Today is a follow on post to The History of America’s Future, which looked at Generations, a 1992 book by William Strauss and Neil Howe. Generations is a speculation by the authors that the history of America can be seen as a succession of generational cycles.
The Fourth Turning is one of their follow-up books, taking a DEEP dive into what the next “turning” could look like. Keep in mind that this was written in 1997, and uses past history to project a possible future.
A few quotes from the opening chapter sets the tone:
America feel’s like it’s unraveling.
Though we live in an era of relative peace and comfort, we have settled into a mood of pessimism about the long-term future, fearful that our superpower nation is somehow rotting from within.
Not long ago, America was more than the some of its parts. Now, it is less. Where we once through ourselves collectively strong, we now regard ourselves as individually entitled.
Yet even while we exalt our own personal growth, we realize that millions of self-actualized persons don’t add up to an actualized society. Popular trust in virtually every American institution – from businesses and governments to churches and newspapers – keeps falling to new lows. Public debts soar, the middle class shrinks, welfare dependencies deepen, and cultural arguments worsen by the year.
Wherever we’re headed, America is evolving in ways most of us don’t like or understand. Individually focused yet collectively adrift, we wonder if we’re headed toward a waterfall.
I first read these words when the book was released, and readily identified with them. Over the 20+ years since, I think they are even more prophetic.
Here is how Strauss and Howe set up this book:
At the core of modern history lies this remarkable pattern: Over the past five centuries, Anglo-American society has entered a new era – a new turning – every two decades or so. At the start of each turning, people change how they feel about themselves, the culture, the nation, and the future. Turnings come in cycles of four. Each cycle spans the length of a long human life, roughly eighty to one hundred years, a unit of time the ancients called the speculum. Together, the four turnings of the speculum comprise history’s seasonal rhythm of growth, maturation, entropy, and destruction:
- The First Turning is a High, an upbeat era of strengthening institutions and weakening individualism, when a new civic order implants and the old values regime decays.
- The Second Turning is an Awakening, a passionate era of spiritual upheaval, when the civil order comes under attack from a new values regime.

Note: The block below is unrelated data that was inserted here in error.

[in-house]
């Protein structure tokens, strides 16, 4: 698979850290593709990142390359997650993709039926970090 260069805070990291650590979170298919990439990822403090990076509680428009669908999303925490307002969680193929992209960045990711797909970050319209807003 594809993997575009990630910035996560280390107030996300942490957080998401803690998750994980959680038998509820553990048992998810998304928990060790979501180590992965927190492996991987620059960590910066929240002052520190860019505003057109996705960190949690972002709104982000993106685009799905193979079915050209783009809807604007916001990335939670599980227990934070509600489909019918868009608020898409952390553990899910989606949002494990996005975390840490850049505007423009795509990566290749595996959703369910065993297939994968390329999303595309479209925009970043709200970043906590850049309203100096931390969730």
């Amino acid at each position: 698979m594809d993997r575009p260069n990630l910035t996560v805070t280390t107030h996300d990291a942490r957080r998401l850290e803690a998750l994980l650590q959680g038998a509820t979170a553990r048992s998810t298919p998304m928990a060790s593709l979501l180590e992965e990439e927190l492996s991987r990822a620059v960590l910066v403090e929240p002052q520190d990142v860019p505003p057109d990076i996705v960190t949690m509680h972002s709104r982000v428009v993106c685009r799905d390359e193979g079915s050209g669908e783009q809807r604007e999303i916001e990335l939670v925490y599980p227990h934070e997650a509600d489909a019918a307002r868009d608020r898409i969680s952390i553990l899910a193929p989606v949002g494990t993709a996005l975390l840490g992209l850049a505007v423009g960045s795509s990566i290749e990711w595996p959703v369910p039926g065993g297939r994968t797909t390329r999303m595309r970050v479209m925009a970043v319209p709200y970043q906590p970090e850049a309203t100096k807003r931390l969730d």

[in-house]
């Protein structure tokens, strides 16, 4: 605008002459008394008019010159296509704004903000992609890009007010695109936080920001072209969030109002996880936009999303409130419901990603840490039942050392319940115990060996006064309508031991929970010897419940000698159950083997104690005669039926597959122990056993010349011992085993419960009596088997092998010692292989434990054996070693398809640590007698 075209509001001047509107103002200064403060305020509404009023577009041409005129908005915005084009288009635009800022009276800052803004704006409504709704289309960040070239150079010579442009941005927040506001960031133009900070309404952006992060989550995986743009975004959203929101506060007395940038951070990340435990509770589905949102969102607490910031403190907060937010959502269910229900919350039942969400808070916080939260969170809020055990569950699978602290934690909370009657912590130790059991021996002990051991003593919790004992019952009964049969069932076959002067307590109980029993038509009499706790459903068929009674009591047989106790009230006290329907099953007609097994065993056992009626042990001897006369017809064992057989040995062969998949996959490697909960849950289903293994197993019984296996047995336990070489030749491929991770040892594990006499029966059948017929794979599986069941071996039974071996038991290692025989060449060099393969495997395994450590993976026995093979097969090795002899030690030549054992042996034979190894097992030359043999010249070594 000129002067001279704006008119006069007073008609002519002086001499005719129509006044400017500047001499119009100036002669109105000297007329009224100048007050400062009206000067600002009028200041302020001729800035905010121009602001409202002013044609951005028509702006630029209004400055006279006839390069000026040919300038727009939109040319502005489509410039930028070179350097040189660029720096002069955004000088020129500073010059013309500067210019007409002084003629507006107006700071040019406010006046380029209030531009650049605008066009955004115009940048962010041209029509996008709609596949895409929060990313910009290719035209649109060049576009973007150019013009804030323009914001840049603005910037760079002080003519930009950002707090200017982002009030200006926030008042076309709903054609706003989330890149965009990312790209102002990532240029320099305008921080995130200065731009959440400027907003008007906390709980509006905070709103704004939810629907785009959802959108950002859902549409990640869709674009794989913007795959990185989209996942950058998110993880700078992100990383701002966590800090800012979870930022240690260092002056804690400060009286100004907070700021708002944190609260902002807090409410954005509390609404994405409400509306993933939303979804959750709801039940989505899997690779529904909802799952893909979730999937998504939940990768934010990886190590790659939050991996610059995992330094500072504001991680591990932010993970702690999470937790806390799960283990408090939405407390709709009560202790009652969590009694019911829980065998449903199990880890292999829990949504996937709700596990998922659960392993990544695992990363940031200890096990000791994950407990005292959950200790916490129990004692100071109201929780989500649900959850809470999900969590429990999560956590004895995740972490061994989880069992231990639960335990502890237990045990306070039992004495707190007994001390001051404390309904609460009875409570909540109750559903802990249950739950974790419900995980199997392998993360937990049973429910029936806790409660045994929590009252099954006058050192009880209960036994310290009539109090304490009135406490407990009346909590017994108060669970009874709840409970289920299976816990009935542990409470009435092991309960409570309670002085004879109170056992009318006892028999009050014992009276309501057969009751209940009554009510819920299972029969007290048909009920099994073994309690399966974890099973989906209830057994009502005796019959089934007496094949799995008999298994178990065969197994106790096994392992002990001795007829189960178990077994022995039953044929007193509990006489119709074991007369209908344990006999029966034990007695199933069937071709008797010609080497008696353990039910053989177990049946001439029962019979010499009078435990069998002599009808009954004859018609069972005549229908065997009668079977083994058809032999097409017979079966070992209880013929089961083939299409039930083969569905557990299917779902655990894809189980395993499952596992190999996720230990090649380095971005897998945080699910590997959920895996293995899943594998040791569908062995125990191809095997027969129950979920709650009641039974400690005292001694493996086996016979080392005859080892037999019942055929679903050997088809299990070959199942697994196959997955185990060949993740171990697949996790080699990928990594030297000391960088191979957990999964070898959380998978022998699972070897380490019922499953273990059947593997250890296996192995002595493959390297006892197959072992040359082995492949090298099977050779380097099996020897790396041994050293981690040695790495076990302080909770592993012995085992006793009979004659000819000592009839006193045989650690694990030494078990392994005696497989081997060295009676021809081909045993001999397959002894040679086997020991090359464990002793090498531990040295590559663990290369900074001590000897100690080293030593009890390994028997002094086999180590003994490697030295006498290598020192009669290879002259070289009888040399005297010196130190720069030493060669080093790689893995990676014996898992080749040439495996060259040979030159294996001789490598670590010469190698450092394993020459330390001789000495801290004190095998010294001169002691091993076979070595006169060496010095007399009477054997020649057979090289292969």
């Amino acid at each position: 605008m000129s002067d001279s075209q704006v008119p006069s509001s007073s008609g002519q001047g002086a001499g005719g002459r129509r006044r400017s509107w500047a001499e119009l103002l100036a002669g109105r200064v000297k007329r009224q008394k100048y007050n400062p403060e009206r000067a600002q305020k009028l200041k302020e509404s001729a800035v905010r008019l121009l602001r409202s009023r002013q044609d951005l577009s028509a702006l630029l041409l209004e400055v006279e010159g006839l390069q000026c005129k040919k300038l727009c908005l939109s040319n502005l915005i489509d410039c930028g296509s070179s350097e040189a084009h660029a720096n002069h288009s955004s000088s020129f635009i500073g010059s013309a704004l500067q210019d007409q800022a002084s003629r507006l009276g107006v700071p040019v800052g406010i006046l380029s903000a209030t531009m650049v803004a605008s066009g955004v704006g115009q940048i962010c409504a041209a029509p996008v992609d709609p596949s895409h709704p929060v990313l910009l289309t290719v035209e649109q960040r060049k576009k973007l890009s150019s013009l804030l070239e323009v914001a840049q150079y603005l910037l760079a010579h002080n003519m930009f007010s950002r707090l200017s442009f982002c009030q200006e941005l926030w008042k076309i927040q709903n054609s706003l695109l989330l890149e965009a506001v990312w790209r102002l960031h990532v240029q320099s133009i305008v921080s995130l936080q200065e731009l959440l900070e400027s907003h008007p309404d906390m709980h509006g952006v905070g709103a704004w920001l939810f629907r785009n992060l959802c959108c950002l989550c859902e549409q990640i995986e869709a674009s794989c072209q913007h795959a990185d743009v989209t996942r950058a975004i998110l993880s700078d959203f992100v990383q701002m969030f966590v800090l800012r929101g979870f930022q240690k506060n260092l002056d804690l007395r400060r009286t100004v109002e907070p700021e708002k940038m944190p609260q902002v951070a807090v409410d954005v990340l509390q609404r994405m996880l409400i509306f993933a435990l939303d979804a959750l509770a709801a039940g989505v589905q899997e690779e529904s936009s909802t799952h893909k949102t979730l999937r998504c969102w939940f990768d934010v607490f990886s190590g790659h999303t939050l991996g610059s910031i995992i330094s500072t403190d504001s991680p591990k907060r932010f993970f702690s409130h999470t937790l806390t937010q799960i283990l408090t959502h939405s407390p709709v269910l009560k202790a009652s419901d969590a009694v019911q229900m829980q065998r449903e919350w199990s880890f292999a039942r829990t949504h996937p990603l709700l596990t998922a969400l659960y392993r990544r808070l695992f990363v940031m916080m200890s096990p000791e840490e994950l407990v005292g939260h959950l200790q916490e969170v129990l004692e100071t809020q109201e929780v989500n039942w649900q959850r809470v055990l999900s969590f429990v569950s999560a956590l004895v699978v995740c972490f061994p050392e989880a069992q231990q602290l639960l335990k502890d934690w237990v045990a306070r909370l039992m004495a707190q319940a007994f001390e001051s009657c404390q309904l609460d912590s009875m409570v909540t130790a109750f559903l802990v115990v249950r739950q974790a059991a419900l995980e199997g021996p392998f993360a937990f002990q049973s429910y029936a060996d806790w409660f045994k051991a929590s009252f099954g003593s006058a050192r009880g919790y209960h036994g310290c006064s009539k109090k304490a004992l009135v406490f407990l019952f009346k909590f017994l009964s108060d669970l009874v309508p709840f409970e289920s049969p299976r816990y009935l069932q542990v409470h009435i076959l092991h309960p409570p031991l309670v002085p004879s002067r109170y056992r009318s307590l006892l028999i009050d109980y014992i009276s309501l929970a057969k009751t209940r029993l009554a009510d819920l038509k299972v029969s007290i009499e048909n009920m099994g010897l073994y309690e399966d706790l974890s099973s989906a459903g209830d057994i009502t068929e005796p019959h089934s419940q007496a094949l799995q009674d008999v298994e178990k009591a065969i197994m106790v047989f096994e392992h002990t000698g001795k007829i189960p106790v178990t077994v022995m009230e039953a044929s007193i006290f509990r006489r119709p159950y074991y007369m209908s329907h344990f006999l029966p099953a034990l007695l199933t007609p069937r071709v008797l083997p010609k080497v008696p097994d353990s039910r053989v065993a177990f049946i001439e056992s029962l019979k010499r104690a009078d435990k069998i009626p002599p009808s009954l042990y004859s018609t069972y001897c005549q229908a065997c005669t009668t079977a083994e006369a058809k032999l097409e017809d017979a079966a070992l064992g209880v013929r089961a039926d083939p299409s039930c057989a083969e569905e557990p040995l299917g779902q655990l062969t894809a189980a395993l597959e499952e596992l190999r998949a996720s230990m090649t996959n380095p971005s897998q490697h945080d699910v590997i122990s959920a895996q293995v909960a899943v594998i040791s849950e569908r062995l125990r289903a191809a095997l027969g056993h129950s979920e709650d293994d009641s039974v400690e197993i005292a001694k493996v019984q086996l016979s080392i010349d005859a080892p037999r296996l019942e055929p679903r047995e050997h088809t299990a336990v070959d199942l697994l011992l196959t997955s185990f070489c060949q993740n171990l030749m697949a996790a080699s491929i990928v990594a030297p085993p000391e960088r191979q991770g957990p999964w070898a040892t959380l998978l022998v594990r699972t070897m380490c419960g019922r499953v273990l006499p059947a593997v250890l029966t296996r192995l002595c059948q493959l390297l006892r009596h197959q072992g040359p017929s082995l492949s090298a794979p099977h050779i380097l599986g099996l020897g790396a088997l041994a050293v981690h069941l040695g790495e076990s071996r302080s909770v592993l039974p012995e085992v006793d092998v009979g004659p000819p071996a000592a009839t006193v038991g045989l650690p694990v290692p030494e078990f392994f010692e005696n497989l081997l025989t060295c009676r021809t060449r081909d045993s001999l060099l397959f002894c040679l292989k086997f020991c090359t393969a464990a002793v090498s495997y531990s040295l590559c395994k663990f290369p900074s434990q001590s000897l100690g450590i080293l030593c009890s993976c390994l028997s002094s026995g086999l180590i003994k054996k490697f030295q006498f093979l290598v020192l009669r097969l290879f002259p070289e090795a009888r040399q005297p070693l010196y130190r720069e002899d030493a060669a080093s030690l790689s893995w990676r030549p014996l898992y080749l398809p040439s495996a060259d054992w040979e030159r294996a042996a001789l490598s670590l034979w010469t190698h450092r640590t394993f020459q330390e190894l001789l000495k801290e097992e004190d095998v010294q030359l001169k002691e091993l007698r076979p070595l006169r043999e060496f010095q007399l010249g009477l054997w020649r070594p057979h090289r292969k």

- The Third Turning is an Unraveling, a downcast er a strengthening individualism and weakening institutions, when the old civic order decays and the new values regime implants.
- The Fourth Turning is a Crisis, a decisive era of secular upheaval, when the new values regime propels the replacement of the old civic order with a new one.
Each turning comes with its own identifiable mood. Always, these mood shifts catch people by surprise.
Strauss and Howe label The Fourth Turning as a book that turns history into prophecy, taking you on a journey through the confluence of social time and human life.
Part One – Seasons – Acquiring new tools for understanding self, life, family, society, and civilization. Learn about the cycles of life, generational archetypes, turnings, and history.
Part Two – Turnings – Revisit post-World War II American history from the perspective of turnings and archetypes. Gain new insight about why the first three turnings of the current Millennial Saeculum have evolved as they have. Read why this saecular journey must culminate in a Fourth Turning and what is likely to happen when it does.
Part Three – Preparations – Explore what you and the nation can do to brace for the coming Crisis. Learn how, by applying the principles of seasonality, we can steer our destiny.
An appreciation for history is never more important than at times when a saecular winter is forecast. In the Fourth Turning, we can expect to encounter personal and public choices akin to the harshest ever faced by ancestral generations. We would do well to learn from their experience, viewed through the prism of cyclical time. Through much of the Third Turning, we have managed to postpone the reckoning. But history warns that we can’t defer it beyond the next bend in time.
Part of a series looking at history and future through the lens of generations